Post by wormbobskey on Mar 19, 2005 20:26:25 GMT -5
I myself don't use whammy's in any form and was wondering what the overall consenus was on their use. I like to use a double strand of 14 gauge wire twisted togather with 3 inches of single strand sticking out. I make a small cradle in the end of the wire and crimp it behind the lock. I saw this method a few years back in Dan dezerns book and it has worked wonders for me. I read his story in the latest TPC and thought I'd find out who else uses this method. thanks, Worm.
Post by swampstomper on Mar 19, 2005 21:03:56 GMT -5
I've used every kind of snare support , from spit stick to wammies,w's,m's,fishhook, but what i like the best with 3/32 cable is rubber tubing and #11 wire.I use this on beaver,otter,and coon.For coyote I use wammies with #9 wire.Fox and cats I use #11 and tubing with 5/54 or 1/16 cable.
For years, I used the "DeZarn Method", and still use it occasionally. I have used butterflys, split sticks, whammies, and collars.
The biggest problem I see with the 14 ga. tie wire ending in a crimp, is that the snare is only supported at one narrow point place. When supported in this manner, the snare is more prone to wind fire, water current, bird lightings, etc. Additionally, most of us will occasionally make a mistake in closing the support drimp. When it is too tight, it will not release the snare, and twist out becomes a real possibility.
When I used the coiled wire whammy, I did not always get the fit I wanted. Also the whammy itself dictated the use of the snare. Because of the fit, the support wire had to fit the whammy, and this often called for different size whammies on different sizes of both cable, and support wire.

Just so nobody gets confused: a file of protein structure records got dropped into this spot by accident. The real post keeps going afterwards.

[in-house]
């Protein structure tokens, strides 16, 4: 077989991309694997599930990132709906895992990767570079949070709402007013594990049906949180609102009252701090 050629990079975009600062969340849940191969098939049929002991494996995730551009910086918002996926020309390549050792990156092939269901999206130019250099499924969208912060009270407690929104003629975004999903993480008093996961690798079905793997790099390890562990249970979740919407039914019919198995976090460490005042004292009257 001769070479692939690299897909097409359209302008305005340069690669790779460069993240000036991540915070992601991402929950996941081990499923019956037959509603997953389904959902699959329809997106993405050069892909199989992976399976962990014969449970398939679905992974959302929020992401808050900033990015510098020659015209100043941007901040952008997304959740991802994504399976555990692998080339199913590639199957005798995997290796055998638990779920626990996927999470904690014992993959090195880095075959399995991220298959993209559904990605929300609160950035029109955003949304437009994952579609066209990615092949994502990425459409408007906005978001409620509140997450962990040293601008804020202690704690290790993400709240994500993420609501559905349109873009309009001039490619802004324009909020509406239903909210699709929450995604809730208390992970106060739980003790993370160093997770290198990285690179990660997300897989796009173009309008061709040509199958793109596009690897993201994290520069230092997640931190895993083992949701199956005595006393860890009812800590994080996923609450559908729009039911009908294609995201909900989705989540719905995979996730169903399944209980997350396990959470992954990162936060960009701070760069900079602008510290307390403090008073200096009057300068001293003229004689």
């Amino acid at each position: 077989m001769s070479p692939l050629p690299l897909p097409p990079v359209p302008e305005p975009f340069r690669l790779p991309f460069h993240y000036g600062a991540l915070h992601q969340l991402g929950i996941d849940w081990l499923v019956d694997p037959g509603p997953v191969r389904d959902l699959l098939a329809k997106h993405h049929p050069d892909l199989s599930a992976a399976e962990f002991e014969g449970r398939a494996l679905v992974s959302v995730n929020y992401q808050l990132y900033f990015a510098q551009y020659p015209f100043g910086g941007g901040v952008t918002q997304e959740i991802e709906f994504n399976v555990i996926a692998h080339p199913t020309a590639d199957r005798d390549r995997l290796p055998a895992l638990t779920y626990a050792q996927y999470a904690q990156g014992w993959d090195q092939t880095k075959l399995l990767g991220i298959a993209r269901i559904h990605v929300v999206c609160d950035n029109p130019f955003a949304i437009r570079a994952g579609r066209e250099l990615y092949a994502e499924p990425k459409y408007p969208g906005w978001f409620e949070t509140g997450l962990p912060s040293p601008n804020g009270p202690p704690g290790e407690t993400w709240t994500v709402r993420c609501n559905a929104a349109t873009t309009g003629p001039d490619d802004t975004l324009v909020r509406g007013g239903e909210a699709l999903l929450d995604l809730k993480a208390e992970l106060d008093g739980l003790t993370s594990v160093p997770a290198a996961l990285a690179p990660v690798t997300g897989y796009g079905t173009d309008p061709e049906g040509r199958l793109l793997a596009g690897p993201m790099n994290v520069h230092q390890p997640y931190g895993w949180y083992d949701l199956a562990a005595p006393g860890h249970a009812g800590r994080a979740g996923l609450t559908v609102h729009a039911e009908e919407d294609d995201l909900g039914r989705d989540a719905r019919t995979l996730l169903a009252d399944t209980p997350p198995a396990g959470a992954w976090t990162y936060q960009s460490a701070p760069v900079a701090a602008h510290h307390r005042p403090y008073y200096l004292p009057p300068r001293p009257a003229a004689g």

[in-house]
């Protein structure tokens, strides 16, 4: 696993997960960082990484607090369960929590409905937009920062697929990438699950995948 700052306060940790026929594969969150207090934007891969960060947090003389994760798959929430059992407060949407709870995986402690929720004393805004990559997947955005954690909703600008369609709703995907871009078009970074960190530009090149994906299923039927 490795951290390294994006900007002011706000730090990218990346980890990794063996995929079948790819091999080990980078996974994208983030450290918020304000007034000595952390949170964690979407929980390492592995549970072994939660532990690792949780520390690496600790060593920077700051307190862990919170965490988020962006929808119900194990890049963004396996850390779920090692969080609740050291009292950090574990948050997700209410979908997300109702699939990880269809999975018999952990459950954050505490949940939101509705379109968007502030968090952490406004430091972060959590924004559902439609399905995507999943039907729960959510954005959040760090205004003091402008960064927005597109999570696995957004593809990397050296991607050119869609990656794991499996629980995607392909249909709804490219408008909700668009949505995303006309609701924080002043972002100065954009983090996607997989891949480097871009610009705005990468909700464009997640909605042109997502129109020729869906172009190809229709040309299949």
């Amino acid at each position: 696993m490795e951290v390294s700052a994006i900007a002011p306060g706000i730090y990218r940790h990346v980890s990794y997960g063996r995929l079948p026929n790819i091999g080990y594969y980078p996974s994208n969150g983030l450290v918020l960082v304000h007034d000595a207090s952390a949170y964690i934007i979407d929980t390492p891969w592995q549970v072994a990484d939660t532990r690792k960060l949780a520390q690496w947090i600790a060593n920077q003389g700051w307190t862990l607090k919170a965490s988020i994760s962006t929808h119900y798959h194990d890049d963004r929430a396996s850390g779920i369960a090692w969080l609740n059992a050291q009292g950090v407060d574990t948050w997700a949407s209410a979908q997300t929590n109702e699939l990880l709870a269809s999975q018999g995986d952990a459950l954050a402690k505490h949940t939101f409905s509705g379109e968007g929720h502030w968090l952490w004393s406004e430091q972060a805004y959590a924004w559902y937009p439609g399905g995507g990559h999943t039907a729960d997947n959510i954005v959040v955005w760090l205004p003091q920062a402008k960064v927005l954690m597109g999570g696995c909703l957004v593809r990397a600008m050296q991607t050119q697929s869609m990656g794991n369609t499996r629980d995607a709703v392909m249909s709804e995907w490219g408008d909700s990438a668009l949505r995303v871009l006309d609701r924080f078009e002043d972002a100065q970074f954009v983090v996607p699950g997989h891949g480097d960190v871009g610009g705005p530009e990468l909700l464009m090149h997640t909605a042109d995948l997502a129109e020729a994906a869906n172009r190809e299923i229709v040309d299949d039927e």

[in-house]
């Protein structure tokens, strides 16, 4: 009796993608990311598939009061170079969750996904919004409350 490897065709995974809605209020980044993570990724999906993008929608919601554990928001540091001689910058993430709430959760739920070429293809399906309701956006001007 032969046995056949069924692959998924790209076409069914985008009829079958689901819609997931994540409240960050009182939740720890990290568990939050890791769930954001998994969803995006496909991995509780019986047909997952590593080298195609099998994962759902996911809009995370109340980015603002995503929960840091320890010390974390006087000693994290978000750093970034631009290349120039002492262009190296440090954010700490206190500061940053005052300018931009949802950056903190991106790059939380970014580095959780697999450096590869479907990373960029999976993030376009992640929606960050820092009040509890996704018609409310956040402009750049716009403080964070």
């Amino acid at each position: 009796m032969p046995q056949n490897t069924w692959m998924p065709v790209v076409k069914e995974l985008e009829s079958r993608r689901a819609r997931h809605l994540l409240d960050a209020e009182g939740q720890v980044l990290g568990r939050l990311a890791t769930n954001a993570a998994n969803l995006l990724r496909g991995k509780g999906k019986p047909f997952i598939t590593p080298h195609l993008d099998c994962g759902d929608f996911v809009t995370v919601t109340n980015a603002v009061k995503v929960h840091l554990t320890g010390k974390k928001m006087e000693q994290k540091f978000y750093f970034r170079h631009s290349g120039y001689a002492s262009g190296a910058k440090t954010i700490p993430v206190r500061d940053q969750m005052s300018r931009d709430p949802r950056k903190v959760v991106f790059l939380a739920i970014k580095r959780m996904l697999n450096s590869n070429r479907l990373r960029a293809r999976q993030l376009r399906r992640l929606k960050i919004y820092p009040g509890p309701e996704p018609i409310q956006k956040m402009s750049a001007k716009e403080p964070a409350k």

I have used vinyl collars for a long time now. Vinyl tubing support collars give me the best support of the many things I have tried. The vinyl expands, and can be used with most any size support wire, # 9, # 11, and 14ga., though sometimes the 14 ga. may have to bend back on itself to get a tight fit.
Using vinyl collars has made the job of snare building somewhat easier, and the snares do not need the on-the-line organization that I was making with the wire whammy.
I have used rubber, and like it better than wire. However, rubber, at least to me, has more odor than vinyl. Also because of the greater outside diameter of rubber tubing, it does not hold to my ideas of the smaller the better when snaring, as does the vinyl tubing.
I use whammys on almost every snare I set. They fit very snug on my #9 wire supports, so snug in fact that you can actually tip the snare out to a 45-90 degree angle to create a perfectly perpendicular set even on the steepest trails. They work great in freezing weather as well, can't say the same for the rubber tubing. It freezes solid and won't go over the support. I love the metal whammies won't be without them.
Post by yotehunter on Mar 20, 2005 11:20:45 GMT -5
I myself love the support the wammies give my snares, I have not used any rubber or vinyl tubing but I am thinking when it is 10-20 below zero it might be tough to slip it on my support wire. so I will continue to make and use wire wammies.
A bit off subject, but if you ever have a problem with coyotes twisting supports into corkscrew shapes, it happens because the wammy does not release quickly enough after a catch. Solution is to put a deer stop just behind the wammy to pull the wammy off the support.
This isn't usually a problem when dispatch occurs with a single run, as we would hope they all would. But in springy brush it can help.